SYM Financial Advisors: Building Uncommon Relationships in Uncertain Times
In these unprecedented times, having a trusted and knowledgeable financial adviser to walk you through your personal and business goals can be critical to your financial well-being amid the current global pandemic crisis. Your wealth planning, portfolio management and 401(k) is the business of SYM Financial Advisors.
For more than half a century, SYM Financial Advisors has been guiding their clients through both bear and bull markets, weathering financial storms, and strategically planning in times of prosperity.
A Brief History of SYM Financial Advisors
In 1968, SYM Financial Advisors started out in the insurance business. As Rick Harrison, principal and senior financial advisor at SYM Financial Advisors, explained, the company reformatted its business model over the years from a product-oriented to an advice-oriented model.
“We are a fiduciary with all of our clients,” Harrison explained. “SYM felt that in order to be a [fiduciary] and be sitting on the same side of the table as our clients, we needed to have complete transparency and reduce as many potential conflicts as possible. No one pays SYM but our clients, and we have no arrangements with outside mutual funds or insurance products.
Today, SYM Financial serves clients in the Indianapolis, Winona Lake, Fort Wayne, Mishawaka, Indiana and Midland, Michigan areas.
“Statistically, we’re 60 employees spread across the offices that we manage,” Harrison shared. “We manage $2.7 billion in client assets per our ADV dated 3/30/20.”
Are You the Ideal Client for SYM?
When asked who the ideal client for SYM Financial Advisors is, Harrison replied, “Other firms will often talk about certain asset size or clients with a certain number of investible dollars. What SYM is looking for [in our clients] are people who are looking for ‘thought’ partners –clients who are looking to partner with us in terms of meeting their financial objectives. We are not just investing a portfolio. We get to know our clients uncommonly well, and so we look for clients who are seeking advice, willing to follow advice and also have more than just their dollars invested in the relationship. We also want their time. We meet with our clients frequently and want their input as we help them meet their financial goals.”
Additionally, SYM Financial Advisors also looks for a level of openness in their clients.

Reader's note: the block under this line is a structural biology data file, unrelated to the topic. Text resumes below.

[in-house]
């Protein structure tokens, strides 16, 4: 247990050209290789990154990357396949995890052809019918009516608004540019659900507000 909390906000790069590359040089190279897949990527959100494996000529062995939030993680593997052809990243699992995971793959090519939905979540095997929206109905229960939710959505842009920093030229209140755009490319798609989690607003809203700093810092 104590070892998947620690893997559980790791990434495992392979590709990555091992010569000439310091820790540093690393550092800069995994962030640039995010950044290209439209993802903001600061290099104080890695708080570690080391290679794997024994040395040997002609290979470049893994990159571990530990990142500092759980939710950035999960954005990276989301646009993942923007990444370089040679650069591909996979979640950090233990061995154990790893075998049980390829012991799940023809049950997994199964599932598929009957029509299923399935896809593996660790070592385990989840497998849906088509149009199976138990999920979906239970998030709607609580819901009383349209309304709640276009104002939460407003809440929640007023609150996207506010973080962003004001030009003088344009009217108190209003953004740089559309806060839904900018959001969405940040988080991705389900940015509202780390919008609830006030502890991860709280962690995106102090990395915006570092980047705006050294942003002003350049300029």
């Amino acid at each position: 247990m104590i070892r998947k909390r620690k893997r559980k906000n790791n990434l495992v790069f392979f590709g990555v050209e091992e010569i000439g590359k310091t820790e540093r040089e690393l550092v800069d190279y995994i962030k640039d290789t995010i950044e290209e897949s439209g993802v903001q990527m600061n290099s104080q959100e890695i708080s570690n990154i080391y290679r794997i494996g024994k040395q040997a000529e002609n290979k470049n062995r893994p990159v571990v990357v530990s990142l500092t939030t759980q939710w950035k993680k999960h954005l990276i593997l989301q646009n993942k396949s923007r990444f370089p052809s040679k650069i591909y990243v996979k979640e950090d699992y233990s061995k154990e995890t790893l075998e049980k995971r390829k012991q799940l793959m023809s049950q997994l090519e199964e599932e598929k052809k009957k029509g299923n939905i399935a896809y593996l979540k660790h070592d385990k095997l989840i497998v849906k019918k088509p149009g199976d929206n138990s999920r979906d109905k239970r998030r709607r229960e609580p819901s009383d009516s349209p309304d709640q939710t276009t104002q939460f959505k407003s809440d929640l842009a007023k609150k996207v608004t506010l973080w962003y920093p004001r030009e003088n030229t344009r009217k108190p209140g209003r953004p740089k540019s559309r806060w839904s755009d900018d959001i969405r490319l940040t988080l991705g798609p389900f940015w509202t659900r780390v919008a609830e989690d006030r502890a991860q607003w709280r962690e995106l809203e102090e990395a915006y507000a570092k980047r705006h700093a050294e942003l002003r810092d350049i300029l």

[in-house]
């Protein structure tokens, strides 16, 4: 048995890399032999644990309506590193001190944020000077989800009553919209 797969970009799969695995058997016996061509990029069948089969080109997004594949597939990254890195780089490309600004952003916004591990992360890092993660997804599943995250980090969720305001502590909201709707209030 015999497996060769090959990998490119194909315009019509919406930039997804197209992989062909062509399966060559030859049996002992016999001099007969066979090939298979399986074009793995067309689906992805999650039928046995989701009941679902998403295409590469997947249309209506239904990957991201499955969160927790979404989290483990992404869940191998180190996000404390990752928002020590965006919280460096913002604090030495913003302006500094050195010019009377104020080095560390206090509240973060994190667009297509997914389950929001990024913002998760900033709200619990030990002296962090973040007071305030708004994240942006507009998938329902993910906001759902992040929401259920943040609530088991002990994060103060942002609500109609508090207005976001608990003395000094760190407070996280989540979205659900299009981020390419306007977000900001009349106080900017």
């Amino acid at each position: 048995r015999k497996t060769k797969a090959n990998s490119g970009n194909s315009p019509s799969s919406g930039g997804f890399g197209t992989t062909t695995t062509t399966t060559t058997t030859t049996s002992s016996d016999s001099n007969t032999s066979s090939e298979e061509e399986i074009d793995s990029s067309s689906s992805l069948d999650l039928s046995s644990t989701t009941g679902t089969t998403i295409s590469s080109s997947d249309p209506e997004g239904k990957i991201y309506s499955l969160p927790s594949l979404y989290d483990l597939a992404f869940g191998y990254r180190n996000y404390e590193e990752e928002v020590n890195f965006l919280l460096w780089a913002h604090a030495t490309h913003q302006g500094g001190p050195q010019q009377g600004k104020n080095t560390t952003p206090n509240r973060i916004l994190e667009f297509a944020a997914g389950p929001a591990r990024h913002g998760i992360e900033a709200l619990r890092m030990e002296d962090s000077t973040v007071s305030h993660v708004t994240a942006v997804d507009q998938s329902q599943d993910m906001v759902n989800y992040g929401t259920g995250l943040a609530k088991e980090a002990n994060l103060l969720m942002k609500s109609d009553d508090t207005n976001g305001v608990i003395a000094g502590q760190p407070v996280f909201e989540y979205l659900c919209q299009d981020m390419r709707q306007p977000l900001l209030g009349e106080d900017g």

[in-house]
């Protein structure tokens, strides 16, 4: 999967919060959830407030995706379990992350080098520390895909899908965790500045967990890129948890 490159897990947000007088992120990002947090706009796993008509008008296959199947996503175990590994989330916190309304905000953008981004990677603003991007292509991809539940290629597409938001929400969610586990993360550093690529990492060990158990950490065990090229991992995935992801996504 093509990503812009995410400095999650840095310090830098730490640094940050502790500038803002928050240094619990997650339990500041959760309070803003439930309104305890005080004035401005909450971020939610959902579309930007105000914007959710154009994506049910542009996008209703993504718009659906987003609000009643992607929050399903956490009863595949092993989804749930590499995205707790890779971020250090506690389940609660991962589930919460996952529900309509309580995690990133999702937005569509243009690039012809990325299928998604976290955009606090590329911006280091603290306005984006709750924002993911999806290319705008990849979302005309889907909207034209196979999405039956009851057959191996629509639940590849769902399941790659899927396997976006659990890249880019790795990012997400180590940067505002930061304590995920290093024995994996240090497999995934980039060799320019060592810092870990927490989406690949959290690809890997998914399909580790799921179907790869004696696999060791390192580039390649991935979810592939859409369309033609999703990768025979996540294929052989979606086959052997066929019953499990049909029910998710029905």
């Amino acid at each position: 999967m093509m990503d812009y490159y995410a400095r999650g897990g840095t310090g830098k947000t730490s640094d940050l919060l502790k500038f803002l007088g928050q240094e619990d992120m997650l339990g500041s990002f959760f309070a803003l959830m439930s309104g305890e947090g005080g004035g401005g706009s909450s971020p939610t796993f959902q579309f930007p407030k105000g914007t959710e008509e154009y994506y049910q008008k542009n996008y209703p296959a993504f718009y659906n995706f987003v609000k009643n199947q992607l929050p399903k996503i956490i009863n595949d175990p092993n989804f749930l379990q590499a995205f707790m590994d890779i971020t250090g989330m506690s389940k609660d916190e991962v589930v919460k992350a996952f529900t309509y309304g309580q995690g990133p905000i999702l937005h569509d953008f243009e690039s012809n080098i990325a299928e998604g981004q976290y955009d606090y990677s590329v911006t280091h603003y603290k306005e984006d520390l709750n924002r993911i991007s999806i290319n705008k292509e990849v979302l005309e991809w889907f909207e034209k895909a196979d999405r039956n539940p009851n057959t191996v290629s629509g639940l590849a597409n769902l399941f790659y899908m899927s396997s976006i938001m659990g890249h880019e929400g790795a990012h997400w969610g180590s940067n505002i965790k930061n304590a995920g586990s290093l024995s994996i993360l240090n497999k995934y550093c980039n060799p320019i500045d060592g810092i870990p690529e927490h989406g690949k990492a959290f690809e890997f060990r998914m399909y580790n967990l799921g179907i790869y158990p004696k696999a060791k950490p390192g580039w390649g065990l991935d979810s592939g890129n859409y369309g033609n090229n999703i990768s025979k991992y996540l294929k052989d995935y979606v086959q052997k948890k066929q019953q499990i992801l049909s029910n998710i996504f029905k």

“There is a certain openness that we require from our clients because we want to get into the heart of what their money is for,” Kim Harvey, director of marketing and business development, emphasized. “If they are able to let us in to all the different aspects of their lives that their finances touch, we can really do some great work on their behalf.”
SYM Financial Advisors Advising as a Team of Collective Professionals
Harrison has ensured that the entire SYM Financial Advisors’ team is collectively working to provide the best guidance and service for all of their clients with whatever issues and concerns they have throughout the current crisis.
“My standard line is, ‘We’re not in the money business—we’re in the people business,’” Harrison stated. “That becomes especially true in times like this. This is the third ‘crisis’ that I’ve worked through with clients, and while the circumstances are different, what we are trying to accomplish and what our objectives are have been the same throughout times like these.”
Harrison continued, “We know that times like this are going to happen, though we never know why. Whether it is a pandemic, financial crisis, terrorist attack or whatever, we know that these things occur, and the key is to plan ahead of time, and we have done that. It is our job to remind our clients that we have planned for this and are prepared for it.”
Working as a collective team of professionals, SYM Financial Advisors brings in decades of experience to best advise its clients on financial matters ranging from personal portfolio objectives to company-sponsored retirement plans and everything in between.
“To me, being fee-only—meaning the clients are the only ones that pay us—and being a fiduciary are two really important aspects of SYM. Another important point that I will mention is that we work in a team environment and we have a really deep bench, so our clients are getting SYM’s best advice regardless if that comes from me or from another adviser in the company.”
How Does One Safely Navigate Their Finances Through This Particular Storm?
“It’s not like we are soothsayers with a crystal ball and knew that this [pandemic] was specifically coming,” Harrison said. “But, we knew that something was coming, and it won’t be the last [crisis]. There will be others following this one, so the idea is to prepare yourself ahead of time. Now, in the heat of the battle, our job is to remind clients that we’ve planned for this and that they are going to be OK because the knee-jerk reaction of investors is to be doing ‘something,’ like selling stock or moving portfolios around. The fact of the matter is, we have already done that. We’ve planned for it, and it’s been taken care of.”
Harrison and his advisers walk their clients through their immediate cash-flow needs and advise them based off both short-term and long-term objectives.